It is always sad to hear that another library has closed, or is closing. All those precious books to be sold in book sales or auction, or worse—destroyed. Libraries hold a soft spot in my heart, and I have spent many hours in the library reading and researching, and I have spent many hours with my kids checking out books and movies. I also worked part-time at my local library as a Library Assistant, and then became Library Director. My local library closed during the pandemic and never re-opened. The Fort Worth Central Library was never one that I frequented often, and is now shutting its doors.
Fort Worth’s downtown library has shifted locations a few times in its 120-year history. In April 1892, several women meeting in the home of Jennie Scott Scheuber formed the Fort Worth Public Library Association, paving the way for the first library. Built in 1901 by H.H. Greene in the neoclassical style on Hyde Park land granted by Mrs. Sarah Jennings (with a stipulation that the land always be used for a library/park purposes) and a generous donation of $50,000 from Andrew Carnegie, The Carnegie Public Library opened on October 17th 1901 at 915 Throckmorton Street.Green, Herbert H., Architect, Schwartz, Charlie L, photographer. Carnegie public library, Fort Worth, Texas / photo by Charlie L. Schwartz. Ft. Worth Texas, ca. 1905. Photograph. https://www.loc.gov/item/2007684776/.
During the onset of the Great Depression, reading rooms were becoming overcrowded, and it became apparent that a bigger library would need to be built. An appeal from the library board to the Public Works Administration in 1933 eventually secured funds for a larger building, but those funds would not arrive until 1937. The Carnegie Public Library was demolished in 1938, making way for a new triangular shaped three story building designed by Joseph R. Pelich. After serving as head librarian for 37 years, Mrs. Scheuber retired and Harry Peterson became the first professional library director, who was responsible for converting the library’s collection to the Dewey Decimal System.
The Fort Worth Public Library remained at this location for almost 40 years until the library moved to its current location on West 3rd Street in 1978. With funding from a bond proposition, a new building was built to accommodate the growing population. This building was originally designed as an underground library with street access through the Tandy Center Subway, and would be plagued with roof leaks for years. In 1981, Edwin E. Bewley, the great grandson of Sarah Jennings, initiated a lawsuit against the City of Fort Worth to regain the property - citing that it was not being used as a public library or for any other purpose which fell within the terms of the April 8, 1892 Agreement, and its use as a public library had been abandoned by the City of Fort Worth. The city tried to appeal, but lost, granting Sarah Jennings' heirs entitlement to recover the title and take possession of the property. The land and the building were later sold to a private developer.Copyright © 1997–2023 John Roberts. Architecture in Fort worth "Fort Worth Public Library". https://www.fortwortharchitecture.com/fwlib.htm.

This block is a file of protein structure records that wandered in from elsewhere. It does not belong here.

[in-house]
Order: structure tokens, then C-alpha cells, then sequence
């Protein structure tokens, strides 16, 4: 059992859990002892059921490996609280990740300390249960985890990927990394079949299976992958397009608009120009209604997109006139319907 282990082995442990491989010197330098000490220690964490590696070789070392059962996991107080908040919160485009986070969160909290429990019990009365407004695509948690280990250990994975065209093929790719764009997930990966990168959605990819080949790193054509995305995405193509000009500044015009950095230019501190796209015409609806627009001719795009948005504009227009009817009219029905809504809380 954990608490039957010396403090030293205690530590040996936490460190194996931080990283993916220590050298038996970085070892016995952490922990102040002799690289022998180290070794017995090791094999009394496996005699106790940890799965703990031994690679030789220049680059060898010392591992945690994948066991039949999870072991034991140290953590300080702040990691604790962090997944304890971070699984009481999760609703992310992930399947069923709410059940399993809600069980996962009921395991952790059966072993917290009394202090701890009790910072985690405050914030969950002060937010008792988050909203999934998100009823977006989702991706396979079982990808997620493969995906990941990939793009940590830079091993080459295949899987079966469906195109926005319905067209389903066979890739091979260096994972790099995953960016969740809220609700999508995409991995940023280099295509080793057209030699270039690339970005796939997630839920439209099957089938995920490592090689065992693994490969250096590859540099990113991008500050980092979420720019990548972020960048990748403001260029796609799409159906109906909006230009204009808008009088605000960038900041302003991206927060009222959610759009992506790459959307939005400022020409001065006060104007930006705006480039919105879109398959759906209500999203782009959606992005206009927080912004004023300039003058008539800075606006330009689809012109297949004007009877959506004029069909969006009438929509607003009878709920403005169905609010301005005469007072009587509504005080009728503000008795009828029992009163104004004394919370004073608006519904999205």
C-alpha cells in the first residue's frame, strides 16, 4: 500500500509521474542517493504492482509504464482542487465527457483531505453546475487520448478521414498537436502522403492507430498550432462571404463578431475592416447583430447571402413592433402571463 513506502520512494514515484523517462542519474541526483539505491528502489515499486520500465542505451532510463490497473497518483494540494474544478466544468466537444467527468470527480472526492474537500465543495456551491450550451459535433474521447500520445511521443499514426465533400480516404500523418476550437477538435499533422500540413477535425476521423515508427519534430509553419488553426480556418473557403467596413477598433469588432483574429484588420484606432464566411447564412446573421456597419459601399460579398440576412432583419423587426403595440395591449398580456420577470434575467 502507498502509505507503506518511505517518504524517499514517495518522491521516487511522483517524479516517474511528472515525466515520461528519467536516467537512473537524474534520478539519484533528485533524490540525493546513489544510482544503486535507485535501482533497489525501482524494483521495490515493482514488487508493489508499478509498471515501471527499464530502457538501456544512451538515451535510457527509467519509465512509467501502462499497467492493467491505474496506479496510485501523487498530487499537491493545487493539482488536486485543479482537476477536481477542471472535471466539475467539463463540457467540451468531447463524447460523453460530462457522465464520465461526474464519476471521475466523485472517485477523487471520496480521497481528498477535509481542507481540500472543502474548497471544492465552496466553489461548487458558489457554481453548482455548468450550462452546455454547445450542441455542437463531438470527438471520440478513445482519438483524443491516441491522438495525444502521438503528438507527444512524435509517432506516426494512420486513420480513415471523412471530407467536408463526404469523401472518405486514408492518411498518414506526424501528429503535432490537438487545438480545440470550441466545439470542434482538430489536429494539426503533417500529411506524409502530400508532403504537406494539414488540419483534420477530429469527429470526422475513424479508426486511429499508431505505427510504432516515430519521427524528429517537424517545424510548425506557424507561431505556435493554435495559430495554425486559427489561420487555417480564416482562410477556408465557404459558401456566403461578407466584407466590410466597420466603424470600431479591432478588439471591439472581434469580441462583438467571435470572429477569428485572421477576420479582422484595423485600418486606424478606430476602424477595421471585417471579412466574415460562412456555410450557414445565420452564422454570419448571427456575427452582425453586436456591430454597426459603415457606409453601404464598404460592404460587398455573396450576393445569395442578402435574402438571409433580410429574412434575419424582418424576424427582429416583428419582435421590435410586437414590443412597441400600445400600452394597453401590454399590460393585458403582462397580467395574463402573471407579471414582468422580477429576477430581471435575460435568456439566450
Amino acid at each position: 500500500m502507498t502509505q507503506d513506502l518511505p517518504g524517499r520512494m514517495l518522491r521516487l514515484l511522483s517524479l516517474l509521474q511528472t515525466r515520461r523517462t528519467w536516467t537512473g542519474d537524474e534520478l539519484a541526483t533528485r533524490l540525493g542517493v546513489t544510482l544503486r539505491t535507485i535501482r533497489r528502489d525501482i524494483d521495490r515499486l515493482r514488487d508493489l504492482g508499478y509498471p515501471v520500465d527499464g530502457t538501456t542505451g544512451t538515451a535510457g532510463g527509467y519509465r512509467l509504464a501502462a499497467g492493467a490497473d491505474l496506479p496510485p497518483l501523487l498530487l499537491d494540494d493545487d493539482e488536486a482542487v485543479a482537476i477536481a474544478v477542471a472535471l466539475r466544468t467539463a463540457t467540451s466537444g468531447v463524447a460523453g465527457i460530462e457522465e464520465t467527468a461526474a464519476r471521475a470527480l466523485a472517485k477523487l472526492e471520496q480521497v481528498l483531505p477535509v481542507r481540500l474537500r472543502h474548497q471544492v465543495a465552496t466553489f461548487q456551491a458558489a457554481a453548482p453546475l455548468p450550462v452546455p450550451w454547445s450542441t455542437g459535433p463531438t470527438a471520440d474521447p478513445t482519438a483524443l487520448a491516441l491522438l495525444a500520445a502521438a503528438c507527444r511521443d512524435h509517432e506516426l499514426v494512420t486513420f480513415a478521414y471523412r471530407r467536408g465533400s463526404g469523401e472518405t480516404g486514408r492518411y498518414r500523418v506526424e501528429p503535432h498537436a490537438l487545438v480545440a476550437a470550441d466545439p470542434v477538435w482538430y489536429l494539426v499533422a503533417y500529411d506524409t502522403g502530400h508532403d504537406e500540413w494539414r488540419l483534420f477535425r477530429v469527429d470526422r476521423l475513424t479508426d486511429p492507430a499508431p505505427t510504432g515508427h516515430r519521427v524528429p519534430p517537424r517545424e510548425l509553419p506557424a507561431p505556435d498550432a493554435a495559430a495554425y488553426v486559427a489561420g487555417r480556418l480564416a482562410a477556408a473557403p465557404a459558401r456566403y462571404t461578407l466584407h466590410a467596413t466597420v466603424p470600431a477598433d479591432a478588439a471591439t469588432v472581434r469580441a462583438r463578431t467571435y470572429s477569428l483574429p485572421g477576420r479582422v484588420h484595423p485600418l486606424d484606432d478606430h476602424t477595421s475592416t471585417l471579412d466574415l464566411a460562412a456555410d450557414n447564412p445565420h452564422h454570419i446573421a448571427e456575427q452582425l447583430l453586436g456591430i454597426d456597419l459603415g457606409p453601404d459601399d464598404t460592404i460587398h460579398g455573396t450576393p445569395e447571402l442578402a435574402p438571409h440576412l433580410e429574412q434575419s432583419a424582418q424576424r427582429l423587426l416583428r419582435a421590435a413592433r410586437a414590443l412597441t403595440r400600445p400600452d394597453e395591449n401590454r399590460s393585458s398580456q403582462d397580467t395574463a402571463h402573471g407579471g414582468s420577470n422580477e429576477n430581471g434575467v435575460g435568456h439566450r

The Fort Worth Public Library, or Fort Worth Central Library as it is known, added an expansion in 1995, raising the entrance to street level. The interior was redone in 1999, but the Fort Worth Tornado that swept through downtown in March 2000, caused millions of dollars worth of damage to the new additions. The library remains incredibly underutilized - only one of three floors is accessible to the public. Staff closed the basement at the start of the pandemic and the third floor, which they can only access by using a ladder and a maze of hallways, remains unfinished. This unfinished floor reflects the troubled history of the building.
The Central Library building was sold in December 2022 for $18 million. City officials decided that the location no longer fit into the library's future plans and that they would be seeking something smaller to ensure that a library would still be present within the community.
I am an avid reader and although I have traded my hard copies in favor of digital copies, I still believe our libraries play a key role in our communities. Libraries are more than just a place for stocking the bookshelves. By providing services like e-books, e-readers, computers, tablets, and Wi-fi, our libraries are allowing easy access to digital
information, which is a crucial step in becoming more modernized. Libraries also offer free workspace to get together with you team on projects and videoconferencing. They are our universal centers that provide access to information to anyone, and everyone, and equal access to everyone is a core value of libraries.